var latlng = new google.maps.LatLng(position.coords.latitude,position.coords.longitude);

This object is itself set as the value of the center property of an options object that we've called myOptions. We then create an object instance to represent our map by calling the google.maps.Map() constructor, passing it two parameters — a reference to the <div> element we want to render the map on (with an ID of map_canvas), and the options object we defined just above it.

var myOptions = {
  zoom: 8,
  center: latlng,
  mapTypeId: google.maps.MapTypeId.TERRAIN,
  disableDefaultUI: true
}

var map = new google.maps.Map(document.querySelector("#map_canvas"), myOptions);

With this done, our map now renders.

This last block of code highlights two common patterns you'll see across many API. First of all, API objects commonly contain constructors, which are invoked to create instances of those objects that you'll use to write your program. Second, API objects often have several options available that can be tweaked to get the exact environment you want for your program. API constructors commonly accept options objects as parameters, which is where you'd set such options.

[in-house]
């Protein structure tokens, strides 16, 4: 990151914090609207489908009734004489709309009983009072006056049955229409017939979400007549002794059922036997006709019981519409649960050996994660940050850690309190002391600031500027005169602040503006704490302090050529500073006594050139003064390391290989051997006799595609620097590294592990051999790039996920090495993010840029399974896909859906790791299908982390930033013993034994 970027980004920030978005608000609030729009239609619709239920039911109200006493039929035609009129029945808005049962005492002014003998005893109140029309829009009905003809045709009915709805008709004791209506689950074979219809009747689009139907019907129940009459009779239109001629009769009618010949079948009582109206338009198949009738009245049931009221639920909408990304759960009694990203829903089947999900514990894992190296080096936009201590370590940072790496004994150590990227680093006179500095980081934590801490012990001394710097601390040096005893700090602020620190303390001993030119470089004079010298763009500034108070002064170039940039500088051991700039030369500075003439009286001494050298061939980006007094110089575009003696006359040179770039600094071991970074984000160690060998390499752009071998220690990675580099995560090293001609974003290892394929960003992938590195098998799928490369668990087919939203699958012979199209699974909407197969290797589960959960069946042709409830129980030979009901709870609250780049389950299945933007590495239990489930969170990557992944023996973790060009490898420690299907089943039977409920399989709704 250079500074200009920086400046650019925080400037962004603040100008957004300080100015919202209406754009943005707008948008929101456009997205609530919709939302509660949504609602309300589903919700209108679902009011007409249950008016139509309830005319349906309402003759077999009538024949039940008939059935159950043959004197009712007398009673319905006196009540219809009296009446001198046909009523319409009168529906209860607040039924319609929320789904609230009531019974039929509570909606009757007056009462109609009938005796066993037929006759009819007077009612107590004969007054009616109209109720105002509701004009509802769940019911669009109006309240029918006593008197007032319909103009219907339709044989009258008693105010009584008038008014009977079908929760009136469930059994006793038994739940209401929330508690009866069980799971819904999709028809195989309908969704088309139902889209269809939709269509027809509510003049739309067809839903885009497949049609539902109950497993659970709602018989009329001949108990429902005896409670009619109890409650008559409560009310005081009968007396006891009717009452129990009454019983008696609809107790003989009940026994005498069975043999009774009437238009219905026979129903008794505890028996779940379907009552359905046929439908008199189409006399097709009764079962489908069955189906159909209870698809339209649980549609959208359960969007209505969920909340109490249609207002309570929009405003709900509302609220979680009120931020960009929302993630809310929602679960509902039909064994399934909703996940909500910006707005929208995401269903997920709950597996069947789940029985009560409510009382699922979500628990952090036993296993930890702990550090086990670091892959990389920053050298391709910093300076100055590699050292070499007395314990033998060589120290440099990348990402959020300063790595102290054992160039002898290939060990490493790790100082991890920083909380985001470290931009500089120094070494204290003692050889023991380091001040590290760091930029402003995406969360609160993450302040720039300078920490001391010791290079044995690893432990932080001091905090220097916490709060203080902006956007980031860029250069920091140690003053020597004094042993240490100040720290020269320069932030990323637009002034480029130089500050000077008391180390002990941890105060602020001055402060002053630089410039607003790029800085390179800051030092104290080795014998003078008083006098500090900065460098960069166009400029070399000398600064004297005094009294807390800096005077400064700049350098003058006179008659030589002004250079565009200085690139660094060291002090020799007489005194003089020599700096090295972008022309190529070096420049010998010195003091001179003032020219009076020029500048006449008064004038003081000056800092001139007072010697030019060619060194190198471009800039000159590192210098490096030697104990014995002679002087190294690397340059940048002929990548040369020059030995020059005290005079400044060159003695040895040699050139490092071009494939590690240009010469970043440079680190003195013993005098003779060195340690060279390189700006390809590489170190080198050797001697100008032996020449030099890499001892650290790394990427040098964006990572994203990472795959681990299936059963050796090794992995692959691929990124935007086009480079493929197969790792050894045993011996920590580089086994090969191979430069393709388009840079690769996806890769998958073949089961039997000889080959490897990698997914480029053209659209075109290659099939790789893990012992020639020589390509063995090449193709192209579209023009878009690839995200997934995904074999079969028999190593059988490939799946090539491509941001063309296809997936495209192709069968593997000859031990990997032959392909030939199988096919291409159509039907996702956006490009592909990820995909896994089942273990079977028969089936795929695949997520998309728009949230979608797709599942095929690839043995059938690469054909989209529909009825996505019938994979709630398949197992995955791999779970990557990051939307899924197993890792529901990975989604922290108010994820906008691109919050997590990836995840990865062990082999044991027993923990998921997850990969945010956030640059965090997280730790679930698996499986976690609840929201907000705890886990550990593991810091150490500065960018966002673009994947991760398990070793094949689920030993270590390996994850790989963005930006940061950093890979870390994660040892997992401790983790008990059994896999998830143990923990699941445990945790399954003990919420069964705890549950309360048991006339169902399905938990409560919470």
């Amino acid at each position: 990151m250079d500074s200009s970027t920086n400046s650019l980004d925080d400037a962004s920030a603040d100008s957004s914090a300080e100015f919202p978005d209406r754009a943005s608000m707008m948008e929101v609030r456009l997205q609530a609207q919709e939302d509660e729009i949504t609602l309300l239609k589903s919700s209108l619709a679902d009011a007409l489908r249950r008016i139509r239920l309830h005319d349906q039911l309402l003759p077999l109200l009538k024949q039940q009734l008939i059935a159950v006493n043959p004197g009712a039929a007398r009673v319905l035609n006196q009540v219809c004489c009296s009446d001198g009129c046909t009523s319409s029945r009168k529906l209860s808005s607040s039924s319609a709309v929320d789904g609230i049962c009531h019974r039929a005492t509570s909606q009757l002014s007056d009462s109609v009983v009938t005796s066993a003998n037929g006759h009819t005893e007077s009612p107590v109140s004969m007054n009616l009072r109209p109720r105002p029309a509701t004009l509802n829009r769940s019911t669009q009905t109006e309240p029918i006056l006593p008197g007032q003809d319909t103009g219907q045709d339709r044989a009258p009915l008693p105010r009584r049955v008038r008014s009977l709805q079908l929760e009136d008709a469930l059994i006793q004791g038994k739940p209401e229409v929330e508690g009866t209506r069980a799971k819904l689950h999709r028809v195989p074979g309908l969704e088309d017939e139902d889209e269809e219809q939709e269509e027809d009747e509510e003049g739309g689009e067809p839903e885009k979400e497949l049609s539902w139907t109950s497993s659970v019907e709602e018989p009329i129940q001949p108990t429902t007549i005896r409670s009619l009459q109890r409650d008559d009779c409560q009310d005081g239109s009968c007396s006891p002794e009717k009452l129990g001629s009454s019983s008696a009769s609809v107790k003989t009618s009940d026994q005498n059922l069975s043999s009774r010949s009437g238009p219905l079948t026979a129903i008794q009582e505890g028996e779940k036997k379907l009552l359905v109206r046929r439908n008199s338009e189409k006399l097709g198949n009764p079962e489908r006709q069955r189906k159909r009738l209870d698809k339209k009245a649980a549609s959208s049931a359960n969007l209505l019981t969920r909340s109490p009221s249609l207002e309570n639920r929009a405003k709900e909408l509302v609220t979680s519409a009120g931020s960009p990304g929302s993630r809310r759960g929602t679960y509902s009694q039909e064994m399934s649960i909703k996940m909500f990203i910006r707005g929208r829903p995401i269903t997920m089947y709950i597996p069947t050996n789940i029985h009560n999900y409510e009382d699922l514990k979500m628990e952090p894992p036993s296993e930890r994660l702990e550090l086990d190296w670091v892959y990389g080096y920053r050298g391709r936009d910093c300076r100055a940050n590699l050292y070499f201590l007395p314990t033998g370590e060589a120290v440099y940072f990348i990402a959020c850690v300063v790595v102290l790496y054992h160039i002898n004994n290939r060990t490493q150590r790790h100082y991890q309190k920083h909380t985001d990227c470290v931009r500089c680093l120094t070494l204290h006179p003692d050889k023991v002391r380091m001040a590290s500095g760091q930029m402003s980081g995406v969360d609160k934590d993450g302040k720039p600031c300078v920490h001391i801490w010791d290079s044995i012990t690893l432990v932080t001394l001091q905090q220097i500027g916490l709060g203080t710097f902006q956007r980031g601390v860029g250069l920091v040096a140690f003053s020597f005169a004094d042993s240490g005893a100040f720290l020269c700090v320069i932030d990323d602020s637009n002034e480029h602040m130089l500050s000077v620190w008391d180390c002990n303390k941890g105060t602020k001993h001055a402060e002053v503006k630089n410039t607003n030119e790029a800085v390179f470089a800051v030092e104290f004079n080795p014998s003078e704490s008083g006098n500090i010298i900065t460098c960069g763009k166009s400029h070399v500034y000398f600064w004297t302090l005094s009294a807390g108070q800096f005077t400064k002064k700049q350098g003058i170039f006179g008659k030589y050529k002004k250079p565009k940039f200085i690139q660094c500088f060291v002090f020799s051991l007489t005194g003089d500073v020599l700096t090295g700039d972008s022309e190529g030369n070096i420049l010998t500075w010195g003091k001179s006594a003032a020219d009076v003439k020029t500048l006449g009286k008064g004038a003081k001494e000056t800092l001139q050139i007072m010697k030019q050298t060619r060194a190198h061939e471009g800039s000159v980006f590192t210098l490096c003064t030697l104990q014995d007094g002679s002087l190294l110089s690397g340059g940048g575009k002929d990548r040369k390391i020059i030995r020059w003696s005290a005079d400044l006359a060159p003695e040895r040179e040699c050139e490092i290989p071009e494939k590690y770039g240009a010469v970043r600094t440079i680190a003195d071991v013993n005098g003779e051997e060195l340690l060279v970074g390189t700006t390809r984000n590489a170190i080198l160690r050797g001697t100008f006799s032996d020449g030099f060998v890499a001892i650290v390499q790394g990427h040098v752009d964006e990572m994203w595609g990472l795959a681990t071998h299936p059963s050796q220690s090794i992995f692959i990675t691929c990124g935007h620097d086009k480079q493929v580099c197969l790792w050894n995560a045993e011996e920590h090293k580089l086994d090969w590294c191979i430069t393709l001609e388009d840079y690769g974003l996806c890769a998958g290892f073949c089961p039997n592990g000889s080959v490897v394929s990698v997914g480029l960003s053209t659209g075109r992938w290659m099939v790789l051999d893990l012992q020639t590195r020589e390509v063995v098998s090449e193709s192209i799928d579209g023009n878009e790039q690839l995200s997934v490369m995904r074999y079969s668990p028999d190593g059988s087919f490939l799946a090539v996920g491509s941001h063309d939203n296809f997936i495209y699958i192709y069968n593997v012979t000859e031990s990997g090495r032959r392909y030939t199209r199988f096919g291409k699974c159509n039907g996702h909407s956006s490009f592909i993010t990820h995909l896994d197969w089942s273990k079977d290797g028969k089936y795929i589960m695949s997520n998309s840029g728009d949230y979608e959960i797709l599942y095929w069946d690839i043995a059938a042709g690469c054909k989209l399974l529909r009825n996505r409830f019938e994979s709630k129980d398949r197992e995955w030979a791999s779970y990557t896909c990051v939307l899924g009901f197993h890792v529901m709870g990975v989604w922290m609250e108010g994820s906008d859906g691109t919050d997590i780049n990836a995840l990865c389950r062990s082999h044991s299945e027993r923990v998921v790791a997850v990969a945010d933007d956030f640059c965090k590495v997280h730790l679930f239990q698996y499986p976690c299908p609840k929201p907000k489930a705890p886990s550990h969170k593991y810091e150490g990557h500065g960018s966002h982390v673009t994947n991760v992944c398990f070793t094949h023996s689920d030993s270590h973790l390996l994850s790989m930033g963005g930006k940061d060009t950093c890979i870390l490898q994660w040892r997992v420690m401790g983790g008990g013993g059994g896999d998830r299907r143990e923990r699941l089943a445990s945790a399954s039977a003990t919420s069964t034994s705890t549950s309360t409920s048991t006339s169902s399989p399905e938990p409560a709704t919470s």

Note: Don't worry if you don't understand al the details of this example immediately. We'll cover using third party API in a lot more detail in a future article.

它们有可识别的入口点

When using an API, you should make sure you know where the entry point is for the API. In The Geolocation API, this is pretty simple — it is the Navigator.geolocation property, which returns the browser's Geolocation object that all the useful geolocation methods are available inside.

The Document Object Model (DOM) API has an even simpler entry point — its features tend to be found hanging off the Document object, or any instance of an HTML element that you want to affect in some way, for example:

var em = document.createElement('em'); // create a new em element
var para = document.querySelector('p'); // reference an existing p element
em.textContent = 'Hello there!'; // give em some text content
para.appendChild(em); // embed em inside para